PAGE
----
Centers that provide mammograms to screen for breast cancer will have to tell women whether they have dense breast tissue, which can increase the risk of cancer and mask tumors, the Food and Drug Administration announced in a proposed rule on Wednesday.
Dense tissue can hide cancer from X-rays, making mammography less reliable. Women with dense tissue are often advised to have other screening tests in addition to mammograms, such as ultrasound or M.R.I. scans.
More than half of women over 40 in the United States have dense breasts, the agency said in a statement.
Dense breasts have a high proportion of glandular or connective tissue, which blocks X-rays. Breasts that are not dense have more fat, which X-rays penetrate easily. The only way to detect dense tissue is with a mammogram; it cannot be felt.
Dense tissue makes cancer harder to find on mammograms because the tissue and tumors both show up as white and blend together. Fat looks black, so tumors stand out more in fatty breasts.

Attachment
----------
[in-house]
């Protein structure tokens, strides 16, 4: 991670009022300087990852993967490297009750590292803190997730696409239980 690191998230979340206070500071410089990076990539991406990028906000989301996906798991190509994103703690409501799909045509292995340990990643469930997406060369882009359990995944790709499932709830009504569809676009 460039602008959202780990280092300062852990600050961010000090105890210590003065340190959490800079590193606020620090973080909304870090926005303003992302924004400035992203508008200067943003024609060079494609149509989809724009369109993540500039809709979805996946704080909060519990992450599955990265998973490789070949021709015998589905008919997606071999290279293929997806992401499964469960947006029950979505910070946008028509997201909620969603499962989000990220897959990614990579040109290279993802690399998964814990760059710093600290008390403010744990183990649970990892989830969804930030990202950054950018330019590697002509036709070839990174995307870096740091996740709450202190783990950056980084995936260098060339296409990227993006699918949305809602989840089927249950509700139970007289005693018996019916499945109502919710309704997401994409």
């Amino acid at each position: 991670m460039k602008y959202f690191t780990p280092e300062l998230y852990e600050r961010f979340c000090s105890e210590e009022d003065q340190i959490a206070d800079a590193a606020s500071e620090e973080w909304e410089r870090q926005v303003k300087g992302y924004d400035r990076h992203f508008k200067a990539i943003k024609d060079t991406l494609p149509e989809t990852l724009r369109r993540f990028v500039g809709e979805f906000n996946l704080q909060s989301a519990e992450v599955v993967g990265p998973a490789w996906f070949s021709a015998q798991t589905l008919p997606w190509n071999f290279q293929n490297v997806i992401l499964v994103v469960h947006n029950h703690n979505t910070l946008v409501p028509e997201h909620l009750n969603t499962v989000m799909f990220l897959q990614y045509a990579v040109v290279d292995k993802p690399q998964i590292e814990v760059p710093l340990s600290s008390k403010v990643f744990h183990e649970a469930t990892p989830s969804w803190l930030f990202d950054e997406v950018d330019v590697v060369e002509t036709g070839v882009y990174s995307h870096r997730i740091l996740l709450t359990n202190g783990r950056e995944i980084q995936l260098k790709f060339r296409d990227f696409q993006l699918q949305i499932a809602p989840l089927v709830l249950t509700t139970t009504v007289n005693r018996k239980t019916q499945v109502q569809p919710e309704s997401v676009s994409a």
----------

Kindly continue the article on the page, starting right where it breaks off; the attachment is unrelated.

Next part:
About three dozen states already require that women be given information about breast density. The new F.D.A. rules propose specific language that would be used nationwide to explain breast density, note that some women may need more imaging tests and recommend that patients talk to their doctors about their results.
The F.D.A. language would be the minimum required, but states would be free to require more information, Dr. Jeff Shuren, director of the F.D.A.’s Center for Devices and Radiological Health, said in a news briefing.
Some in the medical profession have objected to this type of notification, arguing that not all women with dense tissue have the same increased risk of breast cancer, and that reporting the condition could frighten women and lead to a flood of unnecessary screening tests and biopsies. Doctors have also said that many of the state-mandated letters were too hard for patients to understand.
The F.D.A. commissioner, Dr. Scott Gottlieb, who will be leaving the agency on April 5, said in an interview that the new proposal had been high on the list of actions he hoped to take before departing. He acknowledged that some physicians opposed notifying women about breast density, but he said women had a right to receive the information and decide what to do about it.
These rules are the first changes proposed in 20 years to the F.D.A.’s regulations on mammography.